The emphasis on heritage, tradition and luxury has been overwhelming and can be witnessed in the plethora of launches making waves over the past year.
From Plymouth Gin’s current and upcoming educational campaigns and Beefeater’s winter and summer editions to small-batch offerings popping up in micro-distilleries from London to the Scottish isles, the industry has bought a one-way ticket to premiumisation.
The consistent support that varieties such as Tanqueray 10 and Beefeater 24 have been receiving is further proving the point. It appears to be working, to an extent.
The skyrocketing popularity of brands such as Hendrick’s – boasting an enviable 42% volume CAGR over 2005-2010 – is a testament to the potential of such ventures even against a socio-economic backdrop that appears to be mired in post-recessionary gloom. Other distillers are only attempting to recreate a similar kind of buzz, although some are indeed moving further than that.
The problem is that creatively or critically revisiting a category’s flavour profile, production method or signature ingredients is a huge gamble. While gimmicks can potentially backfire – especially in a category so rigidly defined as spirits – taking risks with groundbreaking offerings can provide a boost to previously mature categories or expand audiences beyond their core, faithful but dwindling demographic.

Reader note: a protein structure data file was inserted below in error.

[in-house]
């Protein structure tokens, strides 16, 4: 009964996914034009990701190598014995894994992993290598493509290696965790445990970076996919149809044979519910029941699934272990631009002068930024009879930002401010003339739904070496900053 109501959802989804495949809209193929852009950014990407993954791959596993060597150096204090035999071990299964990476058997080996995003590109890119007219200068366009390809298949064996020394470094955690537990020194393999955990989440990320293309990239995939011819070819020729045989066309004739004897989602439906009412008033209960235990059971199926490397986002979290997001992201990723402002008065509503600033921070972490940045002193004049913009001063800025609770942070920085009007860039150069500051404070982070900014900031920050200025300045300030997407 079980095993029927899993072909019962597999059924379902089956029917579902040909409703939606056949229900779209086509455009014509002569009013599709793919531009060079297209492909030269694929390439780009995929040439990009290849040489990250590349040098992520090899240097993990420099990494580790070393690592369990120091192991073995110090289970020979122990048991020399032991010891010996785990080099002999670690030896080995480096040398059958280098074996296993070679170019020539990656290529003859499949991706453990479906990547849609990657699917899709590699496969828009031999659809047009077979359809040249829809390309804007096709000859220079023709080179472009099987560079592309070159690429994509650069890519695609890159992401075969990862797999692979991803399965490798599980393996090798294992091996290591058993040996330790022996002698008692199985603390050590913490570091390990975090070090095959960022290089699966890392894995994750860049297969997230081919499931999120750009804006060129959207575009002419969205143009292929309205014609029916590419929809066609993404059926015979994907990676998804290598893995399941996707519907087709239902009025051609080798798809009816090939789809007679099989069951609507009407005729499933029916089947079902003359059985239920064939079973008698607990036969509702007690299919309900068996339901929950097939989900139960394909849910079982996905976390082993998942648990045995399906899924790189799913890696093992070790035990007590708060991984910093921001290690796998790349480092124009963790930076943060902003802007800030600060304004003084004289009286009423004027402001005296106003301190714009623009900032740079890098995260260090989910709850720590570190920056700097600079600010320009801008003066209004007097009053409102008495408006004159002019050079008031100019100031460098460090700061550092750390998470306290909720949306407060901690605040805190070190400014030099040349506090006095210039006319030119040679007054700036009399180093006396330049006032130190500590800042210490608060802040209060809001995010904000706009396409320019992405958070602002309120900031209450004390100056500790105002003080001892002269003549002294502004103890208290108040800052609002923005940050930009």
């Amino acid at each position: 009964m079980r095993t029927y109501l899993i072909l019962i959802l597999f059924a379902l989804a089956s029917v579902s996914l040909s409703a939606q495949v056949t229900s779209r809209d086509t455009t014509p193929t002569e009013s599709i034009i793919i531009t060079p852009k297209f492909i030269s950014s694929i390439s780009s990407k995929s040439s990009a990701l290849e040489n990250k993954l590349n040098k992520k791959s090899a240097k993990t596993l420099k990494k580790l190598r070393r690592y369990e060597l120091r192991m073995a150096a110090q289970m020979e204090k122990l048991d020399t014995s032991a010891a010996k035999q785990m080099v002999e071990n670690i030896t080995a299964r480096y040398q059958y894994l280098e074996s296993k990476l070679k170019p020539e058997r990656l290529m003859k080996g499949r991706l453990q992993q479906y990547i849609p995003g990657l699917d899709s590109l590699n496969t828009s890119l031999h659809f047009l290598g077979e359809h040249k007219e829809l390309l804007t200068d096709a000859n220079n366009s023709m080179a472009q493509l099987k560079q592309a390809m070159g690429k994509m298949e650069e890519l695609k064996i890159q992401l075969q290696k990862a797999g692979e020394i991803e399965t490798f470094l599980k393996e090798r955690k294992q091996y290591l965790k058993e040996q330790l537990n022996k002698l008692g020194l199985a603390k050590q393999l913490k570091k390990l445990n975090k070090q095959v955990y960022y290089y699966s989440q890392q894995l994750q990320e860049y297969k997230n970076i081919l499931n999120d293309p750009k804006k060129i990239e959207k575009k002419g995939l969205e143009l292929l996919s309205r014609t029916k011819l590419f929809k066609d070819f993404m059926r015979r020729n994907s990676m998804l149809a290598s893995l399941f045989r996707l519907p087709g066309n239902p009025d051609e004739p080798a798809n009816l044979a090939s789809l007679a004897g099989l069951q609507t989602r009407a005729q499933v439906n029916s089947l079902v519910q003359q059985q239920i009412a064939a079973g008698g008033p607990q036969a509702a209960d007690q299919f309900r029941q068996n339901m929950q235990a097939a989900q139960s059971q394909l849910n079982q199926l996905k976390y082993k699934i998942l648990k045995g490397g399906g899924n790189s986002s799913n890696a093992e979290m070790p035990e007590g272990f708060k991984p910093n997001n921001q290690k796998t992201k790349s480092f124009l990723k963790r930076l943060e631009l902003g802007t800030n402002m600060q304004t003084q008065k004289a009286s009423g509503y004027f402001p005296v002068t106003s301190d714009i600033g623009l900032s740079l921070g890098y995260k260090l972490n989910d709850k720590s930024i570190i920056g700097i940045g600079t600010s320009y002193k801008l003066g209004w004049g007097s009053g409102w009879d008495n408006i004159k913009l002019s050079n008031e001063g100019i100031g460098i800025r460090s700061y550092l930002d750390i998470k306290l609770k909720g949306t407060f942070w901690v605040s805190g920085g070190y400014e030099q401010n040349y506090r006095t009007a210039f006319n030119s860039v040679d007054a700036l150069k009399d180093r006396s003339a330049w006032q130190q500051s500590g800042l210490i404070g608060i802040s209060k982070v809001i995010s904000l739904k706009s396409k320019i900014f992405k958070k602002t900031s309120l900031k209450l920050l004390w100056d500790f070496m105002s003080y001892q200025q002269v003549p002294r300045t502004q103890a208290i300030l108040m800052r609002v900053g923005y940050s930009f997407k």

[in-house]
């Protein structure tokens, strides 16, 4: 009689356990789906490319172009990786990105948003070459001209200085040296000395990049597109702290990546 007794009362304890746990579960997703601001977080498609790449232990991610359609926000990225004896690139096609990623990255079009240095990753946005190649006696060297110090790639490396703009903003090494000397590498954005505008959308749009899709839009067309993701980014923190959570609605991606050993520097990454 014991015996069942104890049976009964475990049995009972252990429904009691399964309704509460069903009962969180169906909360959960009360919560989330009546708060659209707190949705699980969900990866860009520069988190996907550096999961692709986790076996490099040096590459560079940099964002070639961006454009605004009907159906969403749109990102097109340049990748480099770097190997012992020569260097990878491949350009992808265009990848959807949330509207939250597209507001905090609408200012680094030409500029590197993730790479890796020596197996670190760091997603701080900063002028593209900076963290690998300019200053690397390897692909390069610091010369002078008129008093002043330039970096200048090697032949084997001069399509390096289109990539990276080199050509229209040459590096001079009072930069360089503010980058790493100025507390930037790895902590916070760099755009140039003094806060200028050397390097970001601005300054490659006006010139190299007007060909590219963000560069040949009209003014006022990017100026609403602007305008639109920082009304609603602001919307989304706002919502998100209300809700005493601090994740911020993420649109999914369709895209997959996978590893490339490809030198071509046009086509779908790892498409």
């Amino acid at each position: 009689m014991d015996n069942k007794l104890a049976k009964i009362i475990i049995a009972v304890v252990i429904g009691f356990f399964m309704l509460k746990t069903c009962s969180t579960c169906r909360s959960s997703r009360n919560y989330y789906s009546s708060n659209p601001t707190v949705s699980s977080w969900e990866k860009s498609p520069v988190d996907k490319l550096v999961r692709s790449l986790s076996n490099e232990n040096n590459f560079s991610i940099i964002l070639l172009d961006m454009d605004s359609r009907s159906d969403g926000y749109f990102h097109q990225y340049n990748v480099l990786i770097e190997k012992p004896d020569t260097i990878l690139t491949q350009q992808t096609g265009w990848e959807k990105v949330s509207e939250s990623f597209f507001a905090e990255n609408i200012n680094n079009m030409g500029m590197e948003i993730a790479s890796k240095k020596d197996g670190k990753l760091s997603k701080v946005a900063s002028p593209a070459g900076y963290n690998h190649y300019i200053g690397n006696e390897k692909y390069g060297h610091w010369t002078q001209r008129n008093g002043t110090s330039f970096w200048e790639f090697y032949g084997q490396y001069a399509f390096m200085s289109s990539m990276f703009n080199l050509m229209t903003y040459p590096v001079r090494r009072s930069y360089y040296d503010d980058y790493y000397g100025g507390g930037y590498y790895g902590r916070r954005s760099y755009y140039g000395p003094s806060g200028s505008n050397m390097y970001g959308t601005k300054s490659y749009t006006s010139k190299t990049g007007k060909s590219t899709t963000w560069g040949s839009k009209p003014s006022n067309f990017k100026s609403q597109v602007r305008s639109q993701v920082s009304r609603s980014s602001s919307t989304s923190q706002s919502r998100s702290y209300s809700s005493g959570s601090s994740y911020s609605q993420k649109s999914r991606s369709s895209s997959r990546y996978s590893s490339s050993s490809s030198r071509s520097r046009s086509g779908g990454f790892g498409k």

In an ambitious move practically challenging perceptions – as well as the official EU definition – of gin, recently launched Hoxton Gin does not feature a traditionally prominent juniper flavour profile, replacing it with subtle scents of coconut and grapefruit instead. Where does innovation in a category end and creating a whole new one begin?
Already having secured a listing in Harrods as spirit of the month for May 2011, this latest irreverent launch is the brainchild of Gerry Calabrese, owner of trendy London bar The Hoxton Pony. Initially launched in the UK, the product involves six botanicals – coconut, grapefruit, ginger, tarragon, juniper and iris – while, in Calabrese’s words, it is designed to “introduce new people to gin”.
The product’s retail price in the UK secures it a prominent place in the expanding super-premium stable, while launches in Italy, the US, Russia and Spain are next on the list.
Gin house blues
Euromonitor International expects gin to post flat total volume growth globally over 2010-2015. While the decline witnessed in Spain will be largely moderated, so will the upsurge seen in the UK. Volume growth in India is expected to remain anaemic at best or face a further haemorrhage. The US will continue – reluctantly – to embrace the category. So where should distillers focus?
Tapping into emerging markets would surely be the first and most obvious step on the industry’s agenda. Maturity and a perfect storm of austerity-driven abstinence in the vast majority of the category’s core markets do not bode well for future bottom lines. Taking into account that gin’s flavour profile is an acquired taste, this looks set to be a long-term process.
Additionally, providing more accessible products for less sophisticated palates should not be seen as taboo. If Hoxton Gin’s proposition actually works, perhaps more irreverent launches should follow.
Lastly, premiumisation and heritage-embracing luxury is all well and good but taking into account the still precarious state of the vast majority of Western markets should also become part of the equation. After all, gin’s affordability and humble roots are what made it popular in the first place.
– Spiros Malandrakis is alcoholic drinks analyst at Euromonitor International